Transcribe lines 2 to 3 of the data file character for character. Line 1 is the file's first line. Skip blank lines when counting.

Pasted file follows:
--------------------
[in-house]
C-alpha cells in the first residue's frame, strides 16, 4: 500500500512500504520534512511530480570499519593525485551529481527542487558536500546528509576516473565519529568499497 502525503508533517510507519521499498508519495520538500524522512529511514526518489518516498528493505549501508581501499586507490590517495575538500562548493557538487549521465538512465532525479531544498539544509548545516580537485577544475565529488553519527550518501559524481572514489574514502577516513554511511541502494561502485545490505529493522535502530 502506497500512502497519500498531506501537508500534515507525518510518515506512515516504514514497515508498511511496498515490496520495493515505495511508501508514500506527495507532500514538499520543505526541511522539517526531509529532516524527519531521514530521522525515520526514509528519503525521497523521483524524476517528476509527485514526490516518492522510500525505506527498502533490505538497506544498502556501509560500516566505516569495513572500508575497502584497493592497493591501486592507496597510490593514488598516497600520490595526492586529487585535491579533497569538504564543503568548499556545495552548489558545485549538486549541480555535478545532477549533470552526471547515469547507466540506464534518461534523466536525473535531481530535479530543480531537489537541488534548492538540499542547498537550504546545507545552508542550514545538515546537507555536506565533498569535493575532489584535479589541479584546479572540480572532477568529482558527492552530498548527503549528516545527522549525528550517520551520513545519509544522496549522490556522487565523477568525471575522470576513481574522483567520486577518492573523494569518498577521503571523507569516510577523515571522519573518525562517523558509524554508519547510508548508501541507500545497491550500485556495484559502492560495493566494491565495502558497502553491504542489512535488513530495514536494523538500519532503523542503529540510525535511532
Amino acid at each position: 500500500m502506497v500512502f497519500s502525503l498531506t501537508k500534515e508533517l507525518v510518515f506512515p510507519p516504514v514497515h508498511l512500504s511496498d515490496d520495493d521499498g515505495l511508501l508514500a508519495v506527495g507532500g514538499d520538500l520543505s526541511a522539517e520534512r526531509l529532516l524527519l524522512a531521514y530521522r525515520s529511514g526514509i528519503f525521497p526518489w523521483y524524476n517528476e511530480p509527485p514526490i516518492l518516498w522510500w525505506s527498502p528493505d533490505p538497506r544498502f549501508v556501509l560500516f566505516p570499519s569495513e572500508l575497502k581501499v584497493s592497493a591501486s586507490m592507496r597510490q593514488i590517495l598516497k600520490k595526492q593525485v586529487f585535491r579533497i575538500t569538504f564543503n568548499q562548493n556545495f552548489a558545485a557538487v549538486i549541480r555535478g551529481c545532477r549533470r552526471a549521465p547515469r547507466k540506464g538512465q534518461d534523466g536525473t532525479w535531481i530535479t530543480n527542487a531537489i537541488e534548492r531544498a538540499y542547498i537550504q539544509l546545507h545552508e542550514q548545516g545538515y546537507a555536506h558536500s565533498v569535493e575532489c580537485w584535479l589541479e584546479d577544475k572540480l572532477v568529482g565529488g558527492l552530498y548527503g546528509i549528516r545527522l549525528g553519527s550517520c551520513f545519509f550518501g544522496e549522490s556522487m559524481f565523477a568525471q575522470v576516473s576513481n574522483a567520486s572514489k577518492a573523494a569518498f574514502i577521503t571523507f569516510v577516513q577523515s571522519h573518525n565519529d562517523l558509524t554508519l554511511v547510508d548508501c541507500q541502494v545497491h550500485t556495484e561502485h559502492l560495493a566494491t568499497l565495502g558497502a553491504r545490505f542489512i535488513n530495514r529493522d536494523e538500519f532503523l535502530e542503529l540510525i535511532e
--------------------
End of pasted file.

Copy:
C-alpha cells in the first residue's frame, strides 16, 4: 500500500512500504520534512511530480570499519593525485551529481527542487558536500546528509576516473565519529568499497 502525503508533517510507519521499498508519495520538500524522512529511514526518489518516498528493505549501508581501499586507490590517495575538500562548493557538487549521465538512465532525479531544498539544509548545516580537485577544475565529488553519527550518501559524481572514489574514502577516513554511511541502494561502485545490505529493522535502530 502506497500512502497519500498531506501537508500534515507525518510518515506512515516504514514497515508498511511496498515490496520495493515505495511508501508514500506527495507532500514538499520543505526541511522539517526531509529532516524527519531521514530521522525515520526514509528519503525521497523521483524524476517528476509527485514526490516518492522510500525505506527498502533490505538497506544498502556501509560500516566505516569495513572500508575497502584497493592497493591501486592507496597510490593514488598516497600520490595526492586529487585535491579533497569538504564543503568548499556545495552548489558545485549538486549541480555535478545532477549533470552526471547515469547507466540506464534518461534523466536525473535531481530535479530543480531537489537541488534548492538540499542547498537550504546545507545552508542550514545538515546537507555536506565533498569535493575532489584535479589541479584546479572540480572532477568529482558527492552530498548527503549528516545527522549525528550517520551520513545519509544522496549522490556522487565523477568525471575522470576513481574522483567520486577518492573523494569518498577521503571523507569516510577523515571522519573518525562517523558509524554508519547510508548508501541507500545497491550500485556495484559502492560495493566494491565495502558497502553491504542489512535488513530495514536494523538500519532503523542503529540510525535511532
Amino acid at each position: 500500500m502506497v500512502f497519500s502525503l498531506t501537508k500534515e508533517l507525518v510518515f506512515p510507519p516504514v514497515h508498511l512500504s511496498d515490496d520495493d521499498g515505495l511508501l508514500a508519495v506527495g507532500g514538499d520538500l520543505s526541511a522539517e520534512r526531509l529532516l524527519l524522512a531521514y530521522r525515520s529511514g526514509i528519503f525521497p526518489w523521483y524524476n517528476e511530480p509527485p514526490i516518492l518516498w522510500w525505506s527498502p528493505d533490505p538497506r544498502f549501508v556501509l560500516f566505516p570499519s569495513e572500508l575497502k581501499v584497493s592497493a591501486s586507490m592507496r597510490q593514488i590517495l598516497k600520490k595526492q593525485v586529487f585535491r579533497i575538500t569538504f564543503n568548499q562548493n556545495f552548489a558545485a557538487v549538486i549541480r555535478g551529481c545532477r549533470r552526471a549521465p547515469r547507466k540506464g538512465q534518461d534523466g536525473t532525479w535531481i530535479t530543480n527542487a531537489i537541488e534548492r531544498a538540499y542547498i537550504q539544509l546545507h545552508e542550514q548545516g545538515y546537507a555536506h558536500s565533498v569535493e575532489c580537485w584535479l589541479e584546479d577544475k572540480l572532477v568529482g565529488g558527492l552530498y548527503g546528509i549528516r545527522l549525528g553519527s550517520c551520513f545519509f550518501g544522496e549522490s556522487m559524481f565523477a568525471q575522470v576516473s576513481n574522483a567520486s572514489k577518492a573523494a569518498f574514502i577521503t571523507f569516510v577516513q577523515s571522519h573518525n565519529d562517523l558509524t554508519l554511511v547510508d548508501c541507500q541502494v545497491h550500485t556495484e561502485h559502492l560495493a566494491t568499497l565495502g558497502a553491504r545490505f542489512i535488513n530495514r529493522d536494523e538500519f532503523l535502530e542503529l540510525i535511532e